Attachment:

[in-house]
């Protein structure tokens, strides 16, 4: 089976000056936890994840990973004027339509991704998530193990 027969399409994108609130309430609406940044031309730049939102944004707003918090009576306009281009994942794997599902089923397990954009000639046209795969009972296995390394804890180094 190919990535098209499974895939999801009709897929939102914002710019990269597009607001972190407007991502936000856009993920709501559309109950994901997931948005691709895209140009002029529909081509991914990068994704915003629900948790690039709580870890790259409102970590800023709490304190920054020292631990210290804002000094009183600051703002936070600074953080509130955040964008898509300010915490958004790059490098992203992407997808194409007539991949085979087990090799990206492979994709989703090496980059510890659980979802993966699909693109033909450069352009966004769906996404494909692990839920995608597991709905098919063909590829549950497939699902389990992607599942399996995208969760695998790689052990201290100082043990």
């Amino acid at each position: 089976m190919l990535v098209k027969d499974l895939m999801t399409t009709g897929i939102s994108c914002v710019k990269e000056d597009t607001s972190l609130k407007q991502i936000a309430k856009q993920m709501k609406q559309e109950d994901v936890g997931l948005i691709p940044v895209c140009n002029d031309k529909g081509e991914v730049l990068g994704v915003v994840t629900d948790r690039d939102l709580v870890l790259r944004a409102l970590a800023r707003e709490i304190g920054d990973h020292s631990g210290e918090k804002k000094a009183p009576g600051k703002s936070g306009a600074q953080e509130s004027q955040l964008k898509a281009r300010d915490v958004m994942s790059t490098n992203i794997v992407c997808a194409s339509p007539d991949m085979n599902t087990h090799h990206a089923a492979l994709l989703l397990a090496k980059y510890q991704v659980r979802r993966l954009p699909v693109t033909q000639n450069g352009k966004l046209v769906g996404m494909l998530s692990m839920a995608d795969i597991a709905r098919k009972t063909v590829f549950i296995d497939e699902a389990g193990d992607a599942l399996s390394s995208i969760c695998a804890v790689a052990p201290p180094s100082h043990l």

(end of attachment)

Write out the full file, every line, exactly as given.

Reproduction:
[in-house]
């Protein structure tokens, strides 16, 4: 089976000056936890994840990973004027339509991704998530193990 027969399409994108609130309430609406940044031309730049939102944004707003918090009576306009281009994942794997599902089923397990954009000639046209795969009972296995390394804890180094 190919990535098209499974895939999801009709897929939102914002710019990269597009607001972190407007991502936000856009993920709501559309109950994901997931948005691709895209140009002029529909081509991914990068994704915003629900948790690039709580870890790259409102970590800023709490304190920054020292631990210290804002000094009183600051703002936070600074953080509130955040964008898509300010915490958004790059490098992203992407997808194409007539991949085979087990090799990206492979994709989703090496980059510890659980979802993966699909693109033909450069352009966004769906996404494909692990839920995608597991709905098919063909590829549950497939699902389990992607599942399996995208969760695998790689052990201290100082043990």
């Amino acid at each position: 089976m190919l990535v098209k027969d499974l895939m999801t399409t009709g897929i939102s994108c914002v710019k990269e000056d597009t607001s972190l609130k407007q991502i936000a309430k856009q993920m709501k609406q559309e109950d994901v936890g997931l948005i691709p940044v895209c140009n002029d031309k529909g081509e991914v730049l990068g994704v915003v994840t629900d948790r690039d939102l709580v870890l790259r944004a409102l970590a800023r707003e709490i304190g920054d990973h020292s631990g210290e918090k804002k000094a009183p009576g600051k703002s936070g306009a600074q953080e509130s004027q955040l964008k898509a281009r300010d915490v958004m994942s790059t490098n992203i794997v992407c997808a194409s339509p007539d991949m085979n599902t087990h090799h990206a089923a492979l994709l989703l397990a090496k980059y510890q991704v659980r979802r993966l954009p699909v693109t033909q000639n450069g352009k966004l046209v769906g996404m494909l998530s692990m839920a995608d795969i597991a709905r098919k009972t063909v590829f549950i296995d497939e699902a389990g193990d992607a599942l399996s390394s995208i969760c695998a804890v790689a052990p201290p180094s100082h043990l």